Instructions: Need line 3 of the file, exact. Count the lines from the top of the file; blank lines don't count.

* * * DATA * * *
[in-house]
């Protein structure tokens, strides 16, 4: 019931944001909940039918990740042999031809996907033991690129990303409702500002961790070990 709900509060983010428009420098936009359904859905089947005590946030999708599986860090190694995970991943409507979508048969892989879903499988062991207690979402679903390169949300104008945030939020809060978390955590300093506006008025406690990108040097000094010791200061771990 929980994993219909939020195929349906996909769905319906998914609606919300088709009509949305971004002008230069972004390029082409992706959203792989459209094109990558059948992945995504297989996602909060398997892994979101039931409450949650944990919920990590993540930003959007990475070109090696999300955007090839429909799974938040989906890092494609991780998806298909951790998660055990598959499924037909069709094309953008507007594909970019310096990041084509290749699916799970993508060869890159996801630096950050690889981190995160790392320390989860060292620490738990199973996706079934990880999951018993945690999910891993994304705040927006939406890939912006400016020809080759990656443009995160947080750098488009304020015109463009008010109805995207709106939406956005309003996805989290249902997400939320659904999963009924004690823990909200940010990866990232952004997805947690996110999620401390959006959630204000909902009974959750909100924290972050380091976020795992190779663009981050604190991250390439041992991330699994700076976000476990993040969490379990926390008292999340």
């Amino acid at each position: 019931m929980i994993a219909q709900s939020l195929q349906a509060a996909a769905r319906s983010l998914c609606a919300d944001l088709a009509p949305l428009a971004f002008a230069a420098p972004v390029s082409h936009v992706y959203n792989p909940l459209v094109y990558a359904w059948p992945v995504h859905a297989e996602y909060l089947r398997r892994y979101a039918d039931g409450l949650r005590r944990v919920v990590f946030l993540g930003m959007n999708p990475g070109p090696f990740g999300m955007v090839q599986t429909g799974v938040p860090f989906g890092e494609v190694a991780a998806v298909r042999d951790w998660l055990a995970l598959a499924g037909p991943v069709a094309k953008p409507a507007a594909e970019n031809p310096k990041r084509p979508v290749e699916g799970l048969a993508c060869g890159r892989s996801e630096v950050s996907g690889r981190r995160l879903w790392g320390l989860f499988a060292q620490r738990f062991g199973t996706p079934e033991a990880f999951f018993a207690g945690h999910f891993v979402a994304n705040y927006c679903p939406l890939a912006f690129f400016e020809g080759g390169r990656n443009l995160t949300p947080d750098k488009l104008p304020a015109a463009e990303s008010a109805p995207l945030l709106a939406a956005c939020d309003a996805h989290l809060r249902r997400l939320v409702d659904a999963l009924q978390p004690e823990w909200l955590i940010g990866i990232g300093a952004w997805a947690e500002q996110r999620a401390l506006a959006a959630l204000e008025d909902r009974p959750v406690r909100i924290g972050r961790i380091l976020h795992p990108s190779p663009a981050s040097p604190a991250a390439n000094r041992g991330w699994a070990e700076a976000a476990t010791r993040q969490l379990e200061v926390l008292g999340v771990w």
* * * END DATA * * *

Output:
């Amino acid at each position: 019931m929980i994993a219909q709900s939020l195929q349906a509060a996909a769905r319906s983010l998914c609606a919300d944001l088709a009509p949305l428009a971004f002008a230069a420098p972004v390029s082409h936009v992706y959203n792989p909940l459209v094109y990558a359904w059948p992945v995504h859905a297989e996602y909060l089947r398997r892994y979101a039918d039931g409450l949650r005590r944990v919920v990590f946030l993540g930003m959007n999708p990475g070109p090696f990740g999300m955007v090839q599986t429909g799974v938040p860090f989906g890092e494609v190694a991780a998806v298909r042999d951790w998660l055990a995970l598959a499924g037909p991943v069709a094309k953008p409507a507007a594909e970019n031809p310096k990041r084509p979508v290749e699916g799970l048969a993508c060869g890159r892989s996801e630096v950050s996907g690889r981190r995160l879903w790392g320390l989860f499988a060292q620490r738990f062991g199973t996706p079934e033991a990880f999951f018993a207690g945690h999910f891993v979402a994304n705040y927006c679903p939406l890939a912006f690129f400016e020809g080759g390169r990656n443009l995160t949300p947080d750098k488009l104008p304020a015109a463009e990303s008010a109805p995207l945030l709106a939406a956005c939020d309003a996805h989290l809060r249902r997400l939320v409702d659904a999963l009924q978390p004690e823990w909200l955590i940010g990866i990232g300093a952004w997805a947690e500002q996110r999620a401390l506006a959006a959630l204000e008025d909902r009974p959750v406690r909100i924290g972050r961790i380091l976020h795992p990108s190779p663009a981050s040097p604190a991250a390439n000094r041992g991330w699994a070990e700076a976000a476990t010791r993040q969490l379990e200061v926390l008292g999340v771990w």